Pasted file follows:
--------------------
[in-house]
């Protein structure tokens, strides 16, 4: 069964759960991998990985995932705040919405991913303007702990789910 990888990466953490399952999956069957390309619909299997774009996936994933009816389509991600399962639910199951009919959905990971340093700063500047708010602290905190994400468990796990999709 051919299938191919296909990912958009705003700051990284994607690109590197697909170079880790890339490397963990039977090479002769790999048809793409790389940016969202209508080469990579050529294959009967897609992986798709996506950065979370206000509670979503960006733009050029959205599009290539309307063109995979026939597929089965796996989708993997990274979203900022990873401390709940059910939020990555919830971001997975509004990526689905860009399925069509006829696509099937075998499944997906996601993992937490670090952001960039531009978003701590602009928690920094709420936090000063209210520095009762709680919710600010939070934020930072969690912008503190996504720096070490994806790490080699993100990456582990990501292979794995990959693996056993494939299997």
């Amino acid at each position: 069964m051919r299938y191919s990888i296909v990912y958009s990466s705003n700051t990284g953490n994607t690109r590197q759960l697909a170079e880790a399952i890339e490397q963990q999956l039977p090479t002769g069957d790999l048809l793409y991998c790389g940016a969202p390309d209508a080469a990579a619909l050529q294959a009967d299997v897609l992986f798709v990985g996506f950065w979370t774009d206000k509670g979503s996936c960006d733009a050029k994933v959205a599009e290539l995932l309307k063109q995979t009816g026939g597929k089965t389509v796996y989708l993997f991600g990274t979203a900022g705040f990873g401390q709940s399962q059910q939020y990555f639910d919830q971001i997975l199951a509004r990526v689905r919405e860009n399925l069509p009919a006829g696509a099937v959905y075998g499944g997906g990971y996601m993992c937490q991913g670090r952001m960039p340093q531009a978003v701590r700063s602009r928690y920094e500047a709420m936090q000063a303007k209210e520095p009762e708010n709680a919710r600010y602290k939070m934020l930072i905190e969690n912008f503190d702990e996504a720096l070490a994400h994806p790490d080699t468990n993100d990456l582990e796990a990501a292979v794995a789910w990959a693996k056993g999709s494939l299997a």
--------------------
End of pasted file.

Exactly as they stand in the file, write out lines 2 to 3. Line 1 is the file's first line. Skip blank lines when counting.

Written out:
């Protein structure tokens, strides 16, 4: 069964759960991998990985995932705040919405991913303007702990789910 990888990466953490399952999956069957390309619909299997774009996936994933009816389509991600399962639910199951009919959905990971340093700063500047708010602290905190994400468990796990999709 051919299938191919296909990912958009705003700051990284994607690109590197697909170079880790890339490397963990039977090479002769790999048809793409790389940016969202209508080469990579050529294959009967897609992986798709996506950065979370206000509670979503960006733009050029959205599009290539309307063109995979026939597929089965796996989708993997990274979203900022990873401390709940059910939020990555919830971001997975509004990526689905860009399925069509006829696509099937075998499944997906996601993992937490670090952001960039531009978003701590602009928690920094709420936090000063209210520095009762709680919710600010939070934020930072969690912008503190996504720096070490994806790490080699993100990456582990990501292979794995990959693996056993494939299997």
């Amino acid at each position: 069964m051919r299938y191919s990888i296909v990912y958009s990466s705003n700051t990284g953490n994607t690109r590197q759960l697909a170079e880790a399952i890339e490397q963990q999956l039977p090479t002769g069957d790999l048809l793409y991998c790389g940016a969202p390309d209508a080469a990579a619909l050529q294959a009967d299997v897609l992986f798709v990985g996506f950065w979370t774009d206000k509670g979503s996936c960006d733009a050029k994933v959205a599009e290539l995932l309307k063109q995979t009816g026939g597929k089965t389509v796996y989708l993997f991600g990274t979203a900022g705040f990873g401390q709940s399962q059910q939020y990555f639910d919830q971001i997975l199951a509004r990526v689905r919405e860009n399925l069509p009919a006829g696509a099937v959905y075998g499944g997906g990971y996601m993992c937490q991913g670090r952001m960039p340093q531009a978003v701590r700063s602009r928690y920094e500047a709420m936090q000063a303007k209210e520095p009762e708010n709680a919710r600010y602290k939070m934020l930072i905190e969690n912008f503190d702990e996504a720096l070490a994400h994806p790490d080699t468990n993100d990456l582990e796990a990501a292979v794995a789910w990959a693996k056993g999709s494939l299997a």